By ANEMONA HARTOCOLLIS Dozens of Whole Foods stores in the Northeast and a restaurant in New York received beef over an eight-month period that may not have been properly slaughtered to reduce the threat of mad cow disease, federal officials said on Thursday. The producer of the beef, Fruitland American Meat, in Jackson, Mo., recalled thousands of pounds of bone-in grass-fed rib eyes, and two quartered beef carcasses, after federal officials reviewing slaughtering logs found that certain precautions had not been followed. The beef in question was processed between Sept. 5 and April 25, and the meat has the number 2316 inside the Agriculture Department inspection mark. The federal government said the beef posed only a “remote” health hazard, and the cows themselves had shown no evidence of the disease. Fruitland American denied on Thursday that the meat had been improperly handled. The company said the government’s finding was based on a clerical error, in which the age of the cattle had been documented as 30 months or more, when rules on mad cow must be followed, because older cows are believed to be at greater risk. But birth records showed that the cows were in fact no more than 28 months old, a spokesman said. A spokeswoman for the Agriculture Department, Alexandra Tarrant, said the agency was looking into the chance that a clerical error had occurred. The meat was shipped to 34 Whole Foods stores in northern Connecticut, Maine, Massachusetts and Rhode Island. Michael Sinatra, a spokesman for the company, said none of the meat was currently in the stores. © 2014 The New York Times Company
Link ID: 19726 - Posted: 06.14.2014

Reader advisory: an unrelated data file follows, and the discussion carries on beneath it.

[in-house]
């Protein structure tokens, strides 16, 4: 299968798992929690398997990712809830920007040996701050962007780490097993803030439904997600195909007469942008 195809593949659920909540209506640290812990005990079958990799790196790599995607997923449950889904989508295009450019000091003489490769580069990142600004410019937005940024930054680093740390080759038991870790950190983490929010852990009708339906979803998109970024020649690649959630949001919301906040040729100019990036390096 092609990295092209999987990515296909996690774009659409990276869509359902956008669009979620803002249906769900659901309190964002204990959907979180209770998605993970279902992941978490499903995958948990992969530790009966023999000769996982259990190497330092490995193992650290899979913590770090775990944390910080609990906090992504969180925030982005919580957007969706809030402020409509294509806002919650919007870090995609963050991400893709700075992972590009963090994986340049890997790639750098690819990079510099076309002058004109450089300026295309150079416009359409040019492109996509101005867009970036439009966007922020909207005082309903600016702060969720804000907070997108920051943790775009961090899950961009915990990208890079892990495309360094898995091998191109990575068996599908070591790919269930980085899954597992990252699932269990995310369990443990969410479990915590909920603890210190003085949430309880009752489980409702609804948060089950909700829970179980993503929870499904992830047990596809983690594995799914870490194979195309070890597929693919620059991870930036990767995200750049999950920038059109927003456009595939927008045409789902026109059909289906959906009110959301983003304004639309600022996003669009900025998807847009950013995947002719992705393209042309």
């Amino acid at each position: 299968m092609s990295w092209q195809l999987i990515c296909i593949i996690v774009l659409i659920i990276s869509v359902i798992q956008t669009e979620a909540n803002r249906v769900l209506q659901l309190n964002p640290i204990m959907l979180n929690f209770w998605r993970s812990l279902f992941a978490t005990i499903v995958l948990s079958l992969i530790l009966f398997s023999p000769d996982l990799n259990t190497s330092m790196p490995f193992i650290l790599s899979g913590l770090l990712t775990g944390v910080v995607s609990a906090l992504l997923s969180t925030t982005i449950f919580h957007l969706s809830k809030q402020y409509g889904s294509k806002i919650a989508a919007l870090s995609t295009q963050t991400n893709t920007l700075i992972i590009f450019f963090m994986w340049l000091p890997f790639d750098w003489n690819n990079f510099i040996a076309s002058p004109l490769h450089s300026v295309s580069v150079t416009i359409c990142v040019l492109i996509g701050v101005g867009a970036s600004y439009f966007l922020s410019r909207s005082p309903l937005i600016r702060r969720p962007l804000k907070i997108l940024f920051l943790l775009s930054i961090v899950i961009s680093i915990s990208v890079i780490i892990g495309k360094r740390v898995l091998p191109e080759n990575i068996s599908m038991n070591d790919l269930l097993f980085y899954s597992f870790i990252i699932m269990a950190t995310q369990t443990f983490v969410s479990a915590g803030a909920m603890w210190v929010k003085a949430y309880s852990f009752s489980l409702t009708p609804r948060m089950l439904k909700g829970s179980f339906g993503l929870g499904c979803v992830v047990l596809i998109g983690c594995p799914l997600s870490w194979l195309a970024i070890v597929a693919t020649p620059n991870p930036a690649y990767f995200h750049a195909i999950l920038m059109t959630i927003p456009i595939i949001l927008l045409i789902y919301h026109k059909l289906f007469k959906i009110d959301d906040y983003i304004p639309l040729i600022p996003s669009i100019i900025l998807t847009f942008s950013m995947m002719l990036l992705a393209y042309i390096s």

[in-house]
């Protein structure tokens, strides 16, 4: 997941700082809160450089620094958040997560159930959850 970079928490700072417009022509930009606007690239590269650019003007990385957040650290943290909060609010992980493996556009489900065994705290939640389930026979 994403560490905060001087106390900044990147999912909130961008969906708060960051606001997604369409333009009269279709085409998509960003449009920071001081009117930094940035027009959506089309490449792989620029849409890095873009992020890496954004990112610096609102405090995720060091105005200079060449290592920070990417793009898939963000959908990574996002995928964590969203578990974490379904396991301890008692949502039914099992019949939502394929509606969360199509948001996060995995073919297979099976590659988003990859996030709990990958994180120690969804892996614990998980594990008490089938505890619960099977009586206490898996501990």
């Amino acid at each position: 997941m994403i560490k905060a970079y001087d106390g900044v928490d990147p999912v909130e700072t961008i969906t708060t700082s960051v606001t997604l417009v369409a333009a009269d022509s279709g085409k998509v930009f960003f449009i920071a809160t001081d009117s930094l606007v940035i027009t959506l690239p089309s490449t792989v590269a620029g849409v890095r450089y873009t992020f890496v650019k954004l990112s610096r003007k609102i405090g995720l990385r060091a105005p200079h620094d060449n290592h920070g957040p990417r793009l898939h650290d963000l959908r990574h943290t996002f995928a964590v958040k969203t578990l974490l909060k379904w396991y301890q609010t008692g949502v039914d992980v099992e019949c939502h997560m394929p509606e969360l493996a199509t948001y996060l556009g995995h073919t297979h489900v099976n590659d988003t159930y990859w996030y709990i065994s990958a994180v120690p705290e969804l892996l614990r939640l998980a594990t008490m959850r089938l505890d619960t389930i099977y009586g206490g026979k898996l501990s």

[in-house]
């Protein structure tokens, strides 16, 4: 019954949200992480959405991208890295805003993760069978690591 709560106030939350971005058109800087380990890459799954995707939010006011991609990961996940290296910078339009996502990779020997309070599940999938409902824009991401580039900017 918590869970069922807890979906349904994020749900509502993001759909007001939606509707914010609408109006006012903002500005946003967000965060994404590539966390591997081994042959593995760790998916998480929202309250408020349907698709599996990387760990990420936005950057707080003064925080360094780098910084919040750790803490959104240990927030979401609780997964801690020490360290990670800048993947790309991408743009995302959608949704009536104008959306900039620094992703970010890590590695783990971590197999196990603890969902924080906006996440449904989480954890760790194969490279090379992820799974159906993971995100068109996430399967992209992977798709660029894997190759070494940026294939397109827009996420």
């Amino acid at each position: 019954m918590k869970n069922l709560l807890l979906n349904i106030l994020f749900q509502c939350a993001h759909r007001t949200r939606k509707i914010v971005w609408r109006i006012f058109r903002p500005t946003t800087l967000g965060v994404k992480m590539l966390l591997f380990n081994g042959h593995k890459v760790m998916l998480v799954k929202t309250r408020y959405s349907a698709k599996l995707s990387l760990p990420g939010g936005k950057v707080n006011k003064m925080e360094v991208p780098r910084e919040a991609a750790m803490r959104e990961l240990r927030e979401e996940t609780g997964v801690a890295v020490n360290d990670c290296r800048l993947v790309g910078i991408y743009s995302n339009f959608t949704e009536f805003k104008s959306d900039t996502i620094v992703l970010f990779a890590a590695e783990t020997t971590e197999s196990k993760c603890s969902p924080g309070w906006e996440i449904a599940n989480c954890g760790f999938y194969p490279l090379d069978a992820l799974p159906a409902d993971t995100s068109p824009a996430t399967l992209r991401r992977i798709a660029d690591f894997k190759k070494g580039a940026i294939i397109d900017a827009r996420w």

The financial crisis has been linked to a 4.5 per cent increase in Canada’s suicide rate, according to a study that estimates at least 10,000 extra suicides could be connected to economic hardship in EU countries and North America. Researchers compared suicide data from the World Health Organization before and after the onset of the recession in 2007. "A crucial question for policy and psychiatric practice is whether these suicide rises are inevitable," Aaron Reeves of Oxford University’s sociology department and his co-authors said in Wednesday’s issue of the British Journal of Psychiatry. Given that the rise in suicides exceeded what would be expected and the large variations in suicide rates across countries, the researchers suspect some of the suicides were "potentially avoidable." In Canada, the suicides rose by 4.5 per cent or about 240 suicides more than expected between 2007 and 2010. In the U.S.A, the rate increased by 4.8 per cent over the same period. Before 2007 in Europe, suicide rates had been falling, but the trend reversed, rising by 6.5 per cent by 2009 and staying elevated through 2011. Two countries, Sweden and Finland, bucked the trend in the early 1990s. Job loss, home repossession and debt are the main risk factors leading to suicide during economic downturns, previous studies suggest. © CBC 2014